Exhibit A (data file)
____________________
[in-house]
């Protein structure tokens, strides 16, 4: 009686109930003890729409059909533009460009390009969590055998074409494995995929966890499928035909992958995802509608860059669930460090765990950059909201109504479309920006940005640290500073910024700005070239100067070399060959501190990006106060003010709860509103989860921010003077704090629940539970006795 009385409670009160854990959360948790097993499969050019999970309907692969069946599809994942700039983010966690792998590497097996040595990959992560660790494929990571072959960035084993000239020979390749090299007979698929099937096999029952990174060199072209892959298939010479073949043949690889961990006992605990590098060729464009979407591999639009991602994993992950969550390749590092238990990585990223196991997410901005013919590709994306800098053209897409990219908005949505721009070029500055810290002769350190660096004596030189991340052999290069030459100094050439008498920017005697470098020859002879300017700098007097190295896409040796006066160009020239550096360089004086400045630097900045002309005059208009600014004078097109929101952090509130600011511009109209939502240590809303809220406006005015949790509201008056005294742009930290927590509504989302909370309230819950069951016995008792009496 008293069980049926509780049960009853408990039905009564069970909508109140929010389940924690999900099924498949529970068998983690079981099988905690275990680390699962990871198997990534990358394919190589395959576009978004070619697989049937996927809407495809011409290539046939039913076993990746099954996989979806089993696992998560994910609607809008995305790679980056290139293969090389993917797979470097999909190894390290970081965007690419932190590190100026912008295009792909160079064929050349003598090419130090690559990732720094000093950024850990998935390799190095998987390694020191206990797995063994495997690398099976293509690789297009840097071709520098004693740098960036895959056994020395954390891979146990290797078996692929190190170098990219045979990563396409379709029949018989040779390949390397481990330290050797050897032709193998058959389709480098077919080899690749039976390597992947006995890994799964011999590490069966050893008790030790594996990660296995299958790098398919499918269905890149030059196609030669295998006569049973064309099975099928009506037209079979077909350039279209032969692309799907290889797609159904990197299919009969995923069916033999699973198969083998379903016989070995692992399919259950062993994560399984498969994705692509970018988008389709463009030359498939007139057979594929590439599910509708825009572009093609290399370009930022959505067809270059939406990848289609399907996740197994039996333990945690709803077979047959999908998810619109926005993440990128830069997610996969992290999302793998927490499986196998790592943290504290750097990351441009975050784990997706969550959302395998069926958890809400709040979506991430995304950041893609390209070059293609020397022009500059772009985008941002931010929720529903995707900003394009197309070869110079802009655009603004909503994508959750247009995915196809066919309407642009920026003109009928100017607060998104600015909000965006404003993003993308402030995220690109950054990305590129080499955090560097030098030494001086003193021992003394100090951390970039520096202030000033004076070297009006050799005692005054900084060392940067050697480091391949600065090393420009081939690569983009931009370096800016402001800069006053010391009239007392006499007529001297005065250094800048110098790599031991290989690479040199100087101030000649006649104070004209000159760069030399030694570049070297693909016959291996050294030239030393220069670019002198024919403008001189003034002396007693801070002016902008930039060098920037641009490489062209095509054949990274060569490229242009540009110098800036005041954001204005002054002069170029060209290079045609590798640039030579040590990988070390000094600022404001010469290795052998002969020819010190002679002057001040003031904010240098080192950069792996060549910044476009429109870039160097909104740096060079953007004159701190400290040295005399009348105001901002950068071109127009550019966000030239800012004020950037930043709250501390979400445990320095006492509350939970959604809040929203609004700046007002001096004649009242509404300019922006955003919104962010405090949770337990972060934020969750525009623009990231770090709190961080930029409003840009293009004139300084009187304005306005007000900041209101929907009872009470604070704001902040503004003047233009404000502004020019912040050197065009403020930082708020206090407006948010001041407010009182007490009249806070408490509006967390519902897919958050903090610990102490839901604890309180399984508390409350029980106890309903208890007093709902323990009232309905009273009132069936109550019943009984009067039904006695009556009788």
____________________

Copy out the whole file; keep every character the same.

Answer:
[in-house]
């Protein structure tokens, strides 16, 4: 009686109930003890729409059909533009460009390009969590055998074409494995995929966890499928035909992958995802509608860059669930460090765990950059909201109504479309920006940005640290500073910024700005070239100067070399060959501190990006106060003010709860509103989860921010003077704090629940539970006795 009385409670009160854990959360948790097993499969050019999970309907692969069946599809994942700039983010966690792998590497097996040595990959992560660790494929990571072959960035084993000239020979390749090299007979698929099937096999029952990174060199072209892959298939010479073949043949690889961990006992605990590098060729464009979407591999639009991602994993992950969550390749590092238990990585990223196991997410901005013919590709994306800098053209897409990219908005949505721009070029500055810290002769350190660096004596030189991340052999290069030459100094050439008498920017005697470098020859002879300017700098007097190295896409040796006066160009020239550096360089004086400045630097900045002309005059208009600014004078097109929101952090509130600011511009109209939502240590809303809220406006005015949790509201008056005294742009930290927590509504989302909370309230819950069951016995008792009496 008293069980049926509780049960009853408990039905009564069970909508109140929010389940924690999900099924498949529970068998983690079981099988905690275990680390699962990871198997990534990358394919190589395959576009978004070619697989049937996927809407495809011409290539046939039913076993990746099954996989979806089993696992998560994910609607809008995305790679980056290139293969090389993917797979470097999909190894390290970081965007690419932190590190100026912008295009792909160079064929050349003598090419130090690559990732720094000093950024850990998935390799190095998987390694020191206990797995063994495997690398099976293509690789297009840097071709520098004693740098960036895959056994020395954390891979146990290797078996692929190190170098990219045979990563396409379709029949018989040779390949390397481990330290050797050897032709193998058959389709480098077919080899690749039976390597992947006995890994799964011999590490069966050893008790030790594996990660296995299958790098398919499918269905890149030059196609030669295998006569049973064309099975099928009506037209079979077909350039279209032969692309799907290889797609159904990197299919009969995923069916033999699973198969083998379903016989070995692992399919259950062993994560399984498969994705692509970018988008389709463009030359498939007139057979594929590439599910509708825009572009093609290399370009930022959505067809270059939406990848289609399907996740197994039996333990945690709803077979047959999908998810619109926005993440990128830069997610996969992290999302793998927490499986196998790592943290504290750097990351441009975050784990997706969550959302395998069926958890809400709040979506991430995304950041893609390209070059293609020397022009500059772009985008941002931010929720529903995707900003394009197309070869110079802009655009603004909503994508959750247009995915196809066919309407642009920026003109009928100017607060998104600015909000965006404003993003993308402030995220690109950054990305590129080499955090560097030098030494001086003193021992003394100090951390970039520096202030000033004076070297009006050799005692005054900084060392940067050697480091391949600065090393420009081939690569983009931009370096800016402001800069006053010391009239007392006499007529001297005065250094800048110098790599031991290989690479040199100087101030000649006649104070004209000159760069030399030694570049070297693909016959291996050294030239030393220069670019002198024919403008001189003034002396007693801070002016902008930039060098920037641009490489062209095509054949990274060569490229242009540009110098800036005041954001204005002054002069170029060209290079045609590798640039030579040590990988070390000094600022404001010469290795052998002969020819010190002679002057001040003031904010240098080192950069792996060549910044476009429109870039160097909104740096060079953007004159701190400290040295005399009348105001901002950068071109127009550019966000030239800012004020950037930043709250501390979400445990320095006492509350939970959604809040929203609004700046007002001096004649009242509404300019922006955003919104962010405090949770337990972060934020969750525009623009990231770090709190961080930029409003840009293009004139300084009187304005306005007000900041209101929907009872009470604070704001902040503004003047233009404000502004020019912040050197065009403020930082708020206090407006948010001041407010009182007490009249806070408490509006967390519902897919958050903090610990102490839901604890309180399984508390409350029980106890309903208890007093709902323990009232309905009273009132069936109550019943009984009067039904006695009556009788």